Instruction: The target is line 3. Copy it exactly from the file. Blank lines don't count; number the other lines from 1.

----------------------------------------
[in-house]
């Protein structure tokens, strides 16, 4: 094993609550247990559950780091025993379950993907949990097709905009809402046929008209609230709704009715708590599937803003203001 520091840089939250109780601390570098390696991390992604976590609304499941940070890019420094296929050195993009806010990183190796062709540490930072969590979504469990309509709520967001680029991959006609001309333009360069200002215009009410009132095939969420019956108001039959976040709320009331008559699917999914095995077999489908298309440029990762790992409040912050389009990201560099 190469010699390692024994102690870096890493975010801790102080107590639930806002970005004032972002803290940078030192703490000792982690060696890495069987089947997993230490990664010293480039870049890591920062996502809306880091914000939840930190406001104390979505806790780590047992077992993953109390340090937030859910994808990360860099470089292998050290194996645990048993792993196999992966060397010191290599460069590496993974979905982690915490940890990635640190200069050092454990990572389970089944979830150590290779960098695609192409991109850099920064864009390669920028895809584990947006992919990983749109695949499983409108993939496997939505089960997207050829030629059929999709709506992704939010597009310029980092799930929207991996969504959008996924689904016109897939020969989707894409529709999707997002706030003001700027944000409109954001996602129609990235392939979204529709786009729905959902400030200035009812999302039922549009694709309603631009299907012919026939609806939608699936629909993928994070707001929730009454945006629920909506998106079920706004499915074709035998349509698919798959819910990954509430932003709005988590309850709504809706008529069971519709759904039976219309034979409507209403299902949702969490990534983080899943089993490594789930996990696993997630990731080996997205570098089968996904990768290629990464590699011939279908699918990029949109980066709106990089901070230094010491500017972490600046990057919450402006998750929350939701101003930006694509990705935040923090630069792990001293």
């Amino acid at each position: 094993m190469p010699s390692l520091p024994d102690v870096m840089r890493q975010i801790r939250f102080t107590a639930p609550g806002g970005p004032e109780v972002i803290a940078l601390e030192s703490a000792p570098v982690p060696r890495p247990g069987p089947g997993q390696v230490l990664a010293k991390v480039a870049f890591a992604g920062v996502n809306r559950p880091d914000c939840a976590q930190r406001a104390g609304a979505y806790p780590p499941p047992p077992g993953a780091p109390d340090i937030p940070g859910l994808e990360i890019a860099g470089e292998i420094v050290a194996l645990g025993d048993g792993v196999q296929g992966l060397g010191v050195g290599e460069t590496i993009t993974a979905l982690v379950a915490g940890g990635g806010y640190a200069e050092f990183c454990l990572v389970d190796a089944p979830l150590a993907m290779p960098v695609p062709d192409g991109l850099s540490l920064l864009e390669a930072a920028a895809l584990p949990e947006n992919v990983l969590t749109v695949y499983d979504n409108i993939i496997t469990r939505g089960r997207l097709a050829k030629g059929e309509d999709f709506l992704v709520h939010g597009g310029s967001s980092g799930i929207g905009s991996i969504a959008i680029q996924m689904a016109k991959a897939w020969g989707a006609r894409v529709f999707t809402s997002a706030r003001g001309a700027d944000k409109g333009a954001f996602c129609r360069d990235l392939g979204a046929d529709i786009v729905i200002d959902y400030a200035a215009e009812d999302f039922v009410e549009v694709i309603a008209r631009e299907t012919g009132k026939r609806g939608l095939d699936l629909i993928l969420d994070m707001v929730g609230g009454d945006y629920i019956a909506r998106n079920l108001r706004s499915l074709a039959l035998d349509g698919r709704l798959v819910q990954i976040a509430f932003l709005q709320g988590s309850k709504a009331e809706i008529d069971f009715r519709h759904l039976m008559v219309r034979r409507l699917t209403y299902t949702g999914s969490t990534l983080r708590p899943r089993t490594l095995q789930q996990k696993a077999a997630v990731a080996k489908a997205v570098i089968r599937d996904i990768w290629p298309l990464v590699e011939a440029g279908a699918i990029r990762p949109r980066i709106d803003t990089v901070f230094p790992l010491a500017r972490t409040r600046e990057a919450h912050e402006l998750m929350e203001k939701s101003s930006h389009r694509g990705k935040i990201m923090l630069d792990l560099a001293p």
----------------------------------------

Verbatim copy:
């Amino acid at each position: 094993m190469p010699s390692l520091p024994d102690v870096m840089r890493q975010i801790r939250f102080t107590a639930p609550g806002g970005p004032e109780v972002i803290a940078l601390e030192s703490a000792p570098v982690p060696r890495p247990g069987p089947g997993q390696v230490l990664a010293k991390v480039a870049f890591a992604g920062v996502n809306r559950p880091d914000c939840a976590q930190r406001a104390g609304a979505y806790p780590p499941p047992p077992g993953a780091p109390d340090i937030p940070g859910l994808e990360i890019a860099g470089e292998i420094v050290a194996l645990g025993d048993g792993v196999q296929g992966l060397g010191v050195g290599e460069t590496i993009t993974a979905l982690v379950a915490g940890g990635g806010y640190a200069e050092f990183c454990l990572v389970d190796a089944p979830l150590a993907m290779p960098v695609p062709d192409g991109l850099s540490l920064l864009e390669a930072a920028a895809l584990p949990e947006n992919v990983l969590t749109v695949y499983d979504n409108i993939i496997t469990r939505g089960r997207l097709a050829k030629g059929e309509d999709f709506l992704v709520h939010g597009g310029s967001s980092g799930i929207g905009s991996i969504a959008i680029q996924m689904a016109k991959a897939w020969g989707a006609r894409v529709f999707t809402s997002a706030r003001g001309a700027d944000k409109g333009a954001f996602c129609r360069d990235l392939g979204a046929d529709i786009v729905i200002d959902y400030a200035a215009e009812d999302f039922v009410e549009v694709i309603a008209r631009e299907t012919g009132k026939r609806g939608l095939d699936l629909i993928l969420d994070m707001v929730g609230g009454d945006y629920i019956a909506r998106n079920l108001r706004s499915l074709a039959l035998d349509g698919r709704l798959v819910q990954i976040a509430f932003l709005q709320g988590s309850k709504a009331e809706i008529d069971f009715r519709h759904l039976m008559v219309r034979r409507l699917t209403y299902t949702g999914s969490t990534l983080r708590p899943r089993t490594l095995q789930q996990k696993a077999a997630v990731a080996k489908a997205v570098i089968r599937d996904i990768w290629p298309l990464v590699e011939a440029g279908a699918i990029r990762p949109r980066i709106d803003t990089v901070f230094p790992l010491a500017r972490t409040r600046e990057a919450h912050e402006l998750m929350e203001k939701s101003s930006h389009r694509g990705k935040i990201m923090l630069d792990l560099a001293p």